It sees “evil” as a giant pile outside of the individual and if you respond to evil with evil you simply make the pile larger. All you can do is try to make the pile smaller. Life and death of an individual are far less important than the overall size of the evil pile. This is an extreme version of self sacrifice and it’s really tough because most people who risk self sacrifice do, in fact, die anonymously and don’t go on to win noble peace prizes or have books written about them.
It’s common to take the position “well, I’ll stop being violent when everyone else does” but it is precisely this attitude that leads to accumulated evil. In fact you have to stop being violent most when others are directing it towards you.
In truth we can not know the individual circumstances of everyone. So when you do not give money to a beggar because he might be on drugs or lying; but you buy a coffee or a pair of shoes without knowing if someone in the chain who is on drugs or lying will benefit you are bending your morality to suit your purpose. Jesus is pretty consistent in his teachings and I suspect if he were alive today to clarify, he’d just say the same thing:
“If you see someone who needs something and you can help them, help them. What’s so damn hard about that to understand? Why are you people trying to make my simple message so damn complicated… just fucking help each other and shit will get better, OK?”
This pretty much is an anti-social media echo chamber message as well. If you surround yourself with people who agree with you and group up to attack people who don’t… you’re doing it wrong.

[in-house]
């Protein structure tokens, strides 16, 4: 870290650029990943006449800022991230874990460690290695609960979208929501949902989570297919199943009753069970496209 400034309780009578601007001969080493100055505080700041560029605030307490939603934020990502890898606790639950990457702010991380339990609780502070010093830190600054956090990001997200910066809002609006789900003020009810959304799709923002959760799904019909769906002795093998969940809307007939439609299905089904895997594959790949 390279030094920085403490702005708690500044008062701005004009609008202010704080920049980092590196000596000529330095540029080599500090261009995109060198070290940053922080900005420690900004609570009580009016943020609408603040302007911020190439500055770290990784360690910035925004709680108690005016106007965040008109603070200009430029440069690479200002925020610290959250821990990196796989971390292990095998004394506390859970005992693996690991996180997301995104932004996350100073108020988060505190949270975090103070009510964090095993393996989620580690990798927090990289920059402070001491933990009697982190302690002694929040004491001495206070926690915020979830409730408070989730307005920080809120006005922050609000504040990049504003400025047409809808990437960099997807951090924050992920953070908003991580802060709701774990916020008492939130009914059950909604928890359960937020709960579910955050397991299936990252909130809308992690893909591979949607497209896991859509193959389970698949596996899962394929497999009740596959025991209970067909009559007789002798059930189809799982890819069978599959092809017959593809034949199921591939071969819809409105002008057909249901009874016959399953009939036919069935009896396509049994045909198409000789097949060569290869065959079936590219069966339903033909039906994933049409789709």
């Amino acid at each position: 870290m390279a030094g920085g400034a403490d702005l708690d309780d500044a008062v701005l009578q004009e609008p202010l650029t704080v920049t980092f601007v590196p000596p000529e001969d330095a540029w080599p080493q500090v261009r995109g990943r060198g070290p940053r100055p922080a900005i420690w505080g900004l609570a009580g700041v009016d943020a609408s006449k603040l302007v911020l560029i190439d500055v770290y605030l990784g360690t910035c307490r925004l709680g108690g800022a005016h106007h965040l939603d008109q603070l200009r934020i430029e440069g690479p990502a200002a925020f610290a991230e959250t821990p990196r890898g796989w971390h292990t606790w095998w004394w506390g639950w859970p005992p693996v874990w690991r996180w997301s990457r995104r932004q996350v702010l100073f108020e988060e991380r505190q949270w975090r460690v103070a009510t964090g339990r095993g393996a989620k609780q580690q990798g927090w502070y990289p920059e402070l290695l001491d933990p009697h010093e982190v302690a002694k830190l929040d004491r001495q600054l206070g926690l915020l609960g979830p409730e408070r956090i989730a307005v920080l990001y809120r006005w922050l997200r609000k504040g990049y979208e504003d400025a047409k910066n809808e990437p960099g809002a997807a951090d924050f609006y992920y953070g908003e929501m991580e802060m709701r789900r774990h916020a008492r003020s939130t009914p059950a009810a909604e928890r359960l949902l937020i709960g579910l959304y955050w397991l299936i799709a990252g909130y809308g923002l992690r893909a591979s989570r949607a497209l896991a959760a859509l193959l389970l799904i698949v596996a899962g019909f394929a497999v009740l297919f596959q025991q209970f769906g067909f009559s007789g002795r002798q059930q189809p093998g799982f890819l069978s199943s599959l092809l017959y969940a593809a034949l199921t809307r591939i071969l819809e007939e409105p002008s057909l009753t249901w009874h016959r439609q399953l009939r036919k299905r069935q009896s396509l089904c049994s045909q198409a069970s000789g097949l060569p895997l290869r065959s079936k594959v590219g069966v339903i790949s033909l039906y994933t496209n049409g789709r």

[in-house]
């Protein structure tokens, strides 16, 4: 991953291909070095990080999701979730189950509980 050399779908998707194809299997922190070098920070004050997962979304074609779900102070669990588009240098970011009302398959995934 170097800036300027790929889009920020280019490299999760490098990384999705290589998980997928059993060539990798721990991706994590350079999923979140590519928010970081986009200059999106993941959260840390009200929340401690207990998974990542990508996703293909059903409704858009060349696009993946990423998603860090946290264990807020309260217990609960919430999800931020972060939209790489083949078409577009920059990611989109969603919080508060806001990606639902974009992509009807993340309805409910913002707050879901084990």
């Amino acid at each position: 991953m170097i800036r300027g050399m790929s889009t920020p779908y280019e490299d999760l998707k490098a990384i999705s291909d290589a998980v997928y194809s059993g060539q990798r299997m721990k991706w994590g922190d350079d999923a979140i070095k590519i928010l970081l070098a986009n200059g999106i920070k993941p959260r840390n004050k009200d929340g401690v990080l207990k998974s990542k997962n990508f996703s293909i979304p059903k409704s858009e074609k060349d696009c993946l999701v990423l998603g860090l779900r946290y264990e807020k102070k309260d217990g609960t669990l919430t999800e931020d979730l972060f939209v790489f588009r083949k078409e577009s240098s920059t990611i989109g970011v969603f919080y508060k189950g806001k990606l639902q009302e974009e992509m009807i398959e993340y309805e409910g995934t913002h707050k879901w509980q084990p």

This is another common thread in the Gospels. Jesus is pretty egalitarian. He references how the Father or God pretty much grants the same environment for people regardless of their behavior (i.e. sun shines on the just and the unjust, etc.). This is a powerful message because it requires complete inner peace. It is exactly when the attack is the most painful and the most personal that you must love that person and pray for them.
It’s scary to think of the implications. Imagine someone who burns down your house or murders your children. Could you love them? Could you meet this bar? Or are you just someone who loves those who love you already? I don’t think I could, but it seems like the right direction.
That’s right, Jesus expects you to do things as well as say things. So if you just say the words and think the thoughts, it doesn’t do much good. You are primarily evaluated based on your actions.
Implicitly if you do behave in this way but don’t say “Lord, Lord” you are still building your house on that rock. Deeds matter MORE than belief. You can dream about that perfect house but you gotta build it.
I didn’t cover everything. It’s amazing that so much is compressed into a fairly small amount of text. Of course the interpretation of that sermon has filled many thousands of pages in many thousands of books.
It’s a bit sad that in 2000 years humanity has advanced technology to incredible degrees but a simple moral message is just as difficult to execute today as it was back then. I think humanity in general is improved but the evolution of morality is quite a bit more difficult than the evolution of technology, it seems.